Canada will issue an official apology for having refused to open its doors to Jews who fled Nazi Germany aboard a ship called the St. Louis in 1939.
That ship later became a symbol of the Jews’ tragic fate during World War II.
In honor of V-E Day, which marks the victory over the Nazis in Europe and is celebrated on May 8, Canadian Prime Minister Justin Trudeau gave a speech on the issue in which he said, “We failed not only those passengers, but also their descendants and community.”
He added that he would ask the Canadian parliament to approve an official apology.
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“An apology in the House of Commons will not rewrite this shameful chapter of our history,” Trudeau said. “It will not bring back those who perished or repair the lives shattered by tragedy. But it is our collective responsibility to acknowledge this difficult truth, learn from this story, and continue to fight against anti-Semitism every day, as we give meaning to the solemn vow: ‘Never again.’”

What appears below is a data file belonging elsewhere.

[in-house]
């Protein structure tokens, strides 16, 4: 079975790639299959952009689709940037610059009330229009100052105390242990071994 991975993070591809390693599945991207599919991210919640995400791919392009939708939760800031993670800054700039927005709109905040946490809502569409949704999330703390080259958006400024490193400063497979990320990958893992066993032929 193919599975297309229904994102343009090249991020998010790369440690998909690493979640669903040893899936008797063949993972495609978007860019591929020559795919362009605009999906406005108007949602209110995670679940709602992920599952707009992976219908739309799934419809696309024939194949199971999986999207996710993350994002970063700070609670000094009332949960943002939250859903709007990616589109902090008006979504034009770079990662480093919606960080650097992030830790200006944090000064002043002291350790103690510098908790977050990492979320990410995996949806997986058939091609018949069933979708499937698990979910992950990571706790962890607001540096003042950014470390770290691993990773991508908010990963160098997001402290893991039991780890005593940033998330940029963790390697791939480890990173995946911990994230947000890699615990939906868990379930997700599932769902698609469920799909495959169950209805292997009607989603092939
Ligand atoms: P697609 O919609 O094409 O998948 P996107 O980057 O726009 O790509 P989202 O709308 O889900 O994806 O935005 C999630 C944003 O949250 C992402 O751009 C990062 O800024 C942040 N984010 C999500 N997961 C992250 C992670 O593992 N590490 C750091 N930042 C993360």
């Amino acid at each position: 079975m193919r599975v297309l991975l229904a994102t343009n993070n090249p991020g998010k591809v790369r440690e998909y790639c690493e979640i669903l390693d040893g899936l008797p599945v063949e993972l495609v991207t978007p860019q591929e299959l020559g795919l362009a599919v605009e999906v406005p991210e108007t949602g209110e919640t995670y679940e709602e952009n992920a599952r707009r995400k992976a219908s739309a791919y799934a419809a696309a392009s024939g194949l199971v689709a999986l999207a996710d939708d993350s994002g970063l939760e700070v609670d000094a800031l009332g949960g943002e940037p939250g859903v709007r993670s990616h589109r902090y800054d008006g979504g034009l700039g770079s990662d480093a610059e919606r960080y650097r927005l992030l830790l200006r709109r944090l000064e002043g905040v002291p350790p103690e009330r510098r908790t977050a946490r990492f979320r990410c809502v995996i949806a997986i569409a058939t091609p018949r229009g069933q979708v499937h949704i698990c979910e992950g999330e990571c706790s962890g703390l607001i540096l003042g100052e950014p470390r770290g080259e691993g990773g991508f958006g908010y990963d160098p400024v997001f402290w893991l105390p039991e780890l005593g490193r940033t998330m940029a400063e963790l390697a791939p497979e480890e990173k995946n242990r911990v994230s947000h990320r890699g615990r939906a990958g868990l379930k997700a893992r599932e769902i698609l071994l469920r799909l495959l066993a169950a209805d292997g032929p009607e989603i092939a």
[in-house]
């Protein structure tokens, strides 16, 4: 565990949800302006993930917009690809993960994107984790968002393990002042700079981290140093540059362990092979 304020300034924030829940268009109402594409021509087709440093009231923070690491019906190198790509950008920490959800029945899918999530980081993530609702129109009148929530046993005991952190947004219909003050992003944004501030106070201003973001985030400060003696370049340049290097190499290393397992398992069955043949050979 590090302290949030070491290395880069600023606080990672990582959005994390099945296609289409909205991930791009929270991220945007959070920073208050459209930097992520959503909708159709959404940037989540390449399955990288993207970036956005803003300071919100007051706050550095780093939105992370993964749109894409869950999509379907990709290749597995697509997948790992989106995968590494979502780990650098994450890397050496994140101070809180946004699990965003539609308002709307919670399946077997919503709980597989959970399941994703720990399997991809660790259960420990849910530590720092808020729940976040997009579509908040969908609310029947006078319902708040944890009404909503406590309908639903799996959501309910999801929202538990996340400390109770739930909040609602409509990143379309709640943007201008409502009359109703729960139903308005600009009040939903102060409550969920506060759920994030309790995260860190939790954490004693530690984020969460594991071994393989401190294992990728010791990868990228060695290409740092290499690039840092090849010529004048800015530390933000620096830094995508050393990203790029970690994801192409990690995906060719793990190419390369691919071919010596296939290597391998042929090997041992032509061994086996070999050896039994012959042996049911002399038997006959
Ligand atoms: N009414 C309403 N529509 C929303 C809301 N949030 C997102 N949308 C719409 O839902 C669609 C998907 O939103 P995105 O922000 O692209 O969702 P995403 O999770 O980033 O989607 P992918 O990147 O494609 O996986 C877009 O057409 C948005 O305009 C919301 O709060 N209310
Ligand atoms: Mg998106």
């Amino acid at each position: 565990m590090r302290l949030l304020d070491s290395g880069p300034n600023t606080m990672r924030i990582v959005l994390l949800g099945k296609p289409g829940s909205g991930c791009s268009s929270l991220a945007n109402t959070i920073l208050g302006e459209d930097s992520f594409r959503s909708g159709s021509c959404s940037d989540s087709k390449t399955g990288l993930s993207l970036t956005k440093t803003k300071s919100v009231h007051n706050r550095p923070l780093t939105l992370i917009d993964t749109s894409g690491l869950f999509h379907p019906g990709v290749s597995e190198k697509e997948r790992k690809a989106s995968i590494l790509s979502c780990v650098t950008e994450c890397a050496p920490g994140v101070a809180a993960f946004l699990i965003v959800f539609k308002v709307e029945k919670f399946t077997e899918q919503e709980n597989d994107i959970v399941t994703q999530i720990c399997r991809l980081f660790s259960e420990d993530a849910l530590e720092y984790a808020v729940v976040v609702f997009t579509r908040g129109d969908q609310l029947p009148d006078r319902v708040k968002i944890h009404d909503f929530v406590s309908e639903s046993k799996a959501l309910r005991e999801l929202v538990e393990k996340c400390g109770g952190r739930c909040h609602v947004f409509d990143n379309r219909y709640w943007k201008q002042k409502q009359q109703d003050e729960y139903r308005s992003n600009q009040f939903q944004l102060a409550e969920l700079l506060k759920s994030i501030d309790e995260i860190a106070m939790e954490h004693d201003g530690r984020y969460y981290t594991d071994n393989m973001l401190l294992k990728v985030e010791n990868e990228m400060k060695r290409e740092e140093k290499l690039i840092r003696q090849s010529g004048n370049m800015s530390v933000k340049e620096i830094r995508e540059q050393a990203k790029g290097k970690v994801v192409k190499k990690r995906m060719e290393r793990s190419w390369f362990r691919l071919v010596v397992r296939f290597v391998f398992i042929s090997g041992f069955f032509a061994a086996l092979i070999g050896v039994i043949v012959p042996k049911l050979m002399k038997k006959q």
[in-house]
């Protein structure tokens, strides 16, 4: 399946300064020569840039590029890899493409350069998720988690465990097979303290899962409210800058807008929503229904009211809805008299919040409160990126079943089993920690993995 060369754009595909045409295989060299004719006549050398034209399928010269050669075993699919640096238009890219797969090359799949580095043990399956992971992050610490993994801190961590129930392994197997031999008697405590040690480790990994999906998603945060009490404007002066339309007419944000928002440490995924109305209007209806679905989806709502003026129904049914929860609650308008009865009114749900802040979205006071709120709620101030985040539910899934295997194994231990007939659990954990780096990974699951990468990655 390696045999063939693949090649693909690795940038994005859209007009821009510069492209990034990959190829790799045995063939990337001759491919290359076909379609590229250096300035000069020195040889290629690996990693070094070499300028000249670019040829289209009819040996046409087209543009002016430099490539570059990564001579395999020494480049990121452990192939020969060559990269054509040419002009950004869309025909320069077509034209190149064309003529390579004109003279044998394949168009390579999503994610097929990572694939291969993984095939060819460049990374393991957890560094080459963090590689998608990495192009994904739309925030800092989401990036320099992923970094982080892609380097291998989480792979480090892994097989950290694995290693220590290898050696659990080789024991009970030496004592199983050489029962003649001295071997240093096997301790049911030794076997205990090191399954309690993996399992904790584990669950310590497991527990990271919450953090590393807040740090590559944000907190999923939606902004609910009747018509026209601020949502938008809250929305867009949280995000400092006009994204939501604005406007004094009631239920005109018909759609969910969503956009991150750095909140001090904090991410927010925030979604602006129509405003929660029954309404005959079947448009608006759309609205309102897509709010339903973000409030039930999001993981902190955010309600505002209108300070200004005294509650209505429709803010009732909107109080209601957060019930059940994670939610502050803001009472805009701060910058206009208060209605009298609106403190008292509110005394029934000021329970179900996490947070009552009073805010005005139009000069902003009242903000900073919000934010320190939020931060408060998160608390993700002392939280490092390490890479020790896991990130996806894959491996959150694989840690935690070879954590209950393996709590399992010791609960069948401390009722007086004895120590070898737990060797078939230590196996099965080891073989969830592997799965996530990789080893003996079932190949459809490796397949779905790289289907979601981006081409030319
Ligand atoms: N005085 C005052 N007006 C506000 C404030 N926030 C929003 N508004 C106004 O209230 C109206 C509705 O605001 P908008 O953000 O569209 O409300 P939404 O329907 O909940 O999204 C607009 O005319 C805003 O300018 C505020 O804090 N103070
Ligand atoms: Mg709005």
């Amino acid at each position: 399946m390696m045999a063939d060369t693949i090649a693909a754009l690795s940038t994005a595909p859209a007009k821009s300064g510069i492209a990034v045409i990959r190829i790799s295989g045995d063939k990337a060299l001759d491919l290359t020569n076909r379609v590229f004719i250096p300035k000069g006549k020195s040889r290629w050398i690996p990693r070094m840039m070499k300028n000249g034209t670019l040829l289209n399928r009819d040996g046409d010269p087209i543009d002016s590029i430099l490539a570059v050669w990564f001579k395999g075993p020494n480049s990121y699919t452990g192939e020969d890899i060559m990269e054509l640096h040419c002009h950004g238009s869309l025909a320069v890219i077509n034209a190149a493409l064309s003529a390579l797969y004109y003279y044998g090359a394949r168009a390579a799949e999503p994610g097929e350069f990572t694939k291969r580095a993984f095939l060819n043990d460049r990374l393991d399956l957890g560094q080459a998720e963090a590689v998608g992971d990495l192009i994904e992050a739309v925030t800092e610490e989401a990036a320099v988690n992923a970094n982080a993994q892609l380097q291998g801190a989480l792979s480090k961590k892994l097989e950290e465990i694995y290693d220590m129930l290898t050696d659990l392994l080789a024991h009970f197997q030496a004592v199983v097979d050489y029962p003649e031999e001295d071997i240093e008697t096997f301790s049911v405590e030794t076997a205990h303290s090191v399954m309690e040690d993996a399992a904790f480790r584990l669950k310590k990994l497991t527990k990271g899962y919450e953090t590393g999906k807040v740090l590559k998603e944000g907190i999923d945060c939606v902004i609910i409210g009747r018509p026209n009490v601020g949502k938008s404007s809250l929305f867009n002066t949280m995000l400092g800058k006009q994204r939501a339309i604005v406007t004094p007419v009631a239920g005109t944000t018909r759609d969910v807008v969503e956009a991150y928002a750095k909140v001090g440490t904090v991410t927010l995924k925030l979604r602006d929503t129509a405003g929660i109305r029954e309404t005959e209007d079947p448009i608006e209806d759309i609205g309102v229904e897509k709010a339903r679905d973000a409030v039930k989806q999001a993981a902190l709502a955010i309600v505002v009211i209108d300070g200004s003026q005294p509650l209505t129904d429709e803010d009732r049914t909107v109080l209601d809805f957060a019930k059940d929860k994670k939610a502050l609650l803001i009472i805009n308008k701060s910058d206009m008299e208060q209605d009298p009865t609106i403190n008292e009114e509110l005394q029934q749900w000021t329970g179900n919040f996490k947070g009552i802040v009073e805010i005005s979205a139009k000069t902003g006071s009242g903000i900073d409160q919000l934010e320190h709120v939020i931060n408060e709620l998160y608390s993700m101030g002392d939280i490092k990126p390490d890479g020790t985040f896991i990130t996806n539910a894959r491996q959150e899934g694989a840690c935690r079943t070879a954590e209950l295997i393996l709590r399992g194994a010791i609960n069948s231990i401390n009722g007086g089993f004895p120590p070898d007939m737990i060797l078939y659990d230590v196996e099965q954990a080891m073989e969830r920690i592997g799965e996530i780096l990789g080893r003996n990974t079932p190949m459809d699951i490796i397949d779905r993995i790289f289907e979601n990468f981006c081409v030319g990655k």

The St. Louis was a German passenger liner that set sail from Hamburg to Cuba in 1939. It carried 936 passengers, most of whom were Jews with visas to enter Cuba.
Nevertheless, Cuba refused to honor the visas and let them to disembark. The ship then sailed to the United States and Canada, both of which also refused to let the passengers disembark.
Eventually, the ship sailed back to Europe, where Britain, Belgium, France and Holland agreed to absorb the refugees. But most of them were later murdered by the Nazis.